North Dakota State offensive lineman Cody Mauch is widely regarded as the No. 1 FCS prospect in the 2023 NFL Draft class. (AP photo)

What the Draft Experts are Saying

The Analyst called on a roundtable of experts to evaluate the FCS prospects – Eric Galko of Optimum Scouting and the East-West Shrine Game, Emory Hunt of Football Gameplan and CBS Sports HQ, and Ric Serritella of NFL Draft Bible on Sports Illustrated.

The five-part series:

Part 1: Evaluating the 2023 class of prospects

Part 2: Effect of the “small school” label

Part 3: Who are the rising prospects

Part 4: Potential rookie successes in 2023

Part 5: Prospects flying under the radar

In addition, Josh Buchanan, an FCS analyst for NFL Draft Scout and Phil Steele Publications, sums up the FCS prospects: “The class is solid in terms of Day 3 and PFA-types (priority free agents), but, as you can guess, it appears a little thin at the top. The transfer portal losses did thin it out a little bit. I think the strength of the class is wide receiver followed by linebacker in terms of depth among the top 50 FCS prospects.”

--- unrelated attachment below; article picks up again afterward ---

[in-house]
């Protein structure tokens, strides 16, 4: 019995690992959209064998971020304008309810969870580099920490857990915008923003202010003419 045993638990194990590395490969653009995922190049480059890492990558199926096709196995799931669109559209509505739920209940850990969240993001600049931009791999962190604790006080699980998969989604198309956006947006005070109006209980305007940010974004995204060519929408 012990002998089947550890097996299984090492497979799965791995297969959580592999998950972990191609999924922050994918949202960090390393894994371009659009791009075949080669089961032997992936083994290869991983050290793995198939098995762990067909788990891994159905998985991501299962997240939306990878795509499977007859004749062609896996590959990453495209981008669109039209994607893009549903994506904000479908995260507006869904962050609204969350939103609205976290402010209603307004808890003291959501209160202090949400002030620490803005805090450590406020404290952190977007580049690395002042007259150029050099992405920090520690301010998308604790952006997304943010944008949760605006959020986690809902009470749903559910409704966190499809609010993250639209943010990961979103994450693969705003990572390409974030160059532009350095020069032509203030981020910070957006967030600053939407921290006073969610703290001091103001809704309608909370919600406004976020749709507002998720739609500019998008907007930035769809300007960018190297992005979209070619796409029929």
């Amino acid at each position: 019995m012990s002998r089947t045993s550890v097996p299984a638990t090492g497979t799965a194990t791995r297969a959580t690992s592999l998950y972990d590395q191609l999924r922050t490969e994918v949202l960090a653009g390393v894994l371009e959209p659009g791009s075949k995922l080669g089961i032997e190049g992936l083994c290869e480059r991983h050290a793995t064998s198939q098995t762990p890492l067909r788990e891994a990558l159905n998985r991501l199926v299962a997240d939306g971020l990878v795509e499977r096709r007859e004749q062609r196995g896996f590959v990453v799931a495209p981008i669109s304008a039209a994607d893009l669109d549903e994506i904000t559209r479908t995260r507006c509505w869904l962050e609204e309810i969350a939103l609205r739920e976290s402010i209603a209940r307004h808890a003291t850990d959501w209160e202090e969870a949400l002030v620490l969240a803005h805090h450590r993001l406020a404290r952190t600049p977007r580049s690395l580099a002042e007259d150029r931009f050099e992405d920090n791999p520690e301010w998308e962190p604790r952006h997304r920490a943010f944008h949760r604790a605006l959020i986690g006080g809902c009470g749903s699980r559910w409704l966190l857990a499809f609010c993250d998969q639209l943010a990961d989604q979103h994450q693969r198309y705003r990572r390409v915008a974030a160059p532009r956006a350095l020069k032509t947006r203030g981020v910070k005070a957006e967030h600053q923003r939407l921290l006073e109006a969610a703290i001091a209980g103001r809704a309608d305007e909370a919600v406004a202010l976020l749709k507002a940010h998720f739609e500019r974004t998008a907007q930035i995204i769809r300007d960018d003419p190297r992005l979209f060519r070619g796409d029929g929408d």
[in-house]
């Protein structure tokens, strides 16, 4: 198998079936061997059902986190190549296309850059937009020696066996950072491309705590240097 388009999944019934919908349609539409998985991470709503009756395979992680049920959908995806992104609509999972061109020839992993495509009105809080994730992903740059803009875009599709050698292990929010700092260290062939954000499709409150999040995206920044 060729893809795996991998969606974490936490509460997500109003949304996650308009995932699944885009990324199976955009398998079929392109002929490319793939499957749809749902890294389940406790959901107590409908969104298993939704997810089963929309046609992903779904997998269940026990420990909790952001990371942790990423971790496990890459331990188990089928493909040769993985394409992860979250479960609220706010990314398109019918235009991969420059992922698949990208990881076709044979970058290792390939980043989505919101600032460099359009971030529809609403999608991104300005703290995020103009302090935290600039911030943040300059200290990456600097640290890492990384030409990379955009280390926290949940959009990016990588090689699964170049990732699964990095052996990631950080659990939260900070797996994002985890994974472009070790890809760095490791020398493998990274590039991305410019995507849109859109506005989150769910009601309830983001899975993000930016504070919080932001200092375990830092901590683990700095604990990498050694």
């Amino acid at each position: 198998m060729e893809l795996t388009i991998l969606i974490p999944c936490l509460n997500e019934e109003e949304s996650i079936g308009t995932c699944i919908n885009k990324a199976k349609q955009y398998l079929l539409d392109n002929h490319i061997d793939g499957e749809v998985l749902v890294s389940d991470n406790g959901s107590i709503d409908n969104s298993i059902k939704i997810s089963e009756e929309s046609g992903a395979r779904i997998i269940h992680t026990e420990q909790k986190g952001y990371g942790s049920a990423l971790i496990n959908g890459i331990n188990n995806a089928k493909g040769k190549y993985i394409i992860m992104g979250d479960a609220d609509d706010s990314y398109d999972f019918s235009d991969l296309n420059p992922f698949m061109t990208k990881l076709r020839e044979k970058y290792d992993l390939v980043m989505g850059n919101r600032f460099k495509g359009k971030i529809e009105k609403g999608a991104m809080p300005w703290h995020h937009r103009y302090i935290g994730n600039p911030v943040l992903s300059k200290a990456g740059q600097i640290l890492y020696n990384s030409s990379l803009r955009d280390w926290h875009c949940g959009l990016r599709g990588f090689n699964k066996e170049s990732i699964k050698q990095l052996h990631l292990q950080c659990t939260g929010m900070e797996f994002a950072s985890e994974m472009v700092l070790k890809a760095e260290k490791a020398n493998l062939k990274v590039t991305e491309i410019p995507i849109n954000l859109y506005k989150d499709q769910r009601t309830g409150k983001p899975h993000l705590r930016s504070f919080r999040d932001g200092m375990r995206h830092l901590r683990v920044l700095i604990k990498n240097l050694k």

Major All-Star Games

While the college careers of FCS prospects are the most-important aspect of their resume, all-star games also put them up-close with pro scouts.

Here are FCS recaps from the major college all-star games plus the draft stock risers at those events.  

NFL Combine and Pro Day Leaders

Drill results at the NFL Combine are well-publicized, including those from the FCS who participated in Indianapolis.

Buchanan has compiled a list of top results across FCS pro days:

40-Yard Dash
4.33 seconds – Isaiah Bolden, CB, Jackson State
4.34 – Benito Speight, CB, Maine
4.38 – Cody Chrest, WR, Sam Houston
10-Yard Split
1.46 seconds – Cody Chrest, WR, Sam Houston; Xavier Gipson, WR, Stephen F. Austin
1.48 – Nathan East, LB, Samford
1.49 – Morgan Vest, S, Northern Arizona
Vertical Jump
41 feet, 5 inches – Colton Dowell, WR, UT Martin
40-5 – Garett Maag, WR, North Dakota; Ty Okada, S, Montana State
40-0 – Johnny Buchanan, LB, Delaware; Hunter Nichols, S, San Diego; Destin Talbert, CB, North Dakota State
Broad Jump
11 feet, 8 inches – Keenan Isaac, CB, Alabama State
11-2 – Matthew Jackson, LB, Eastern Kentucky
11-1 – Colton Dowell, WR, UT Martin; Nick Okeke, LB, Southern Illinois
3-Cone Drill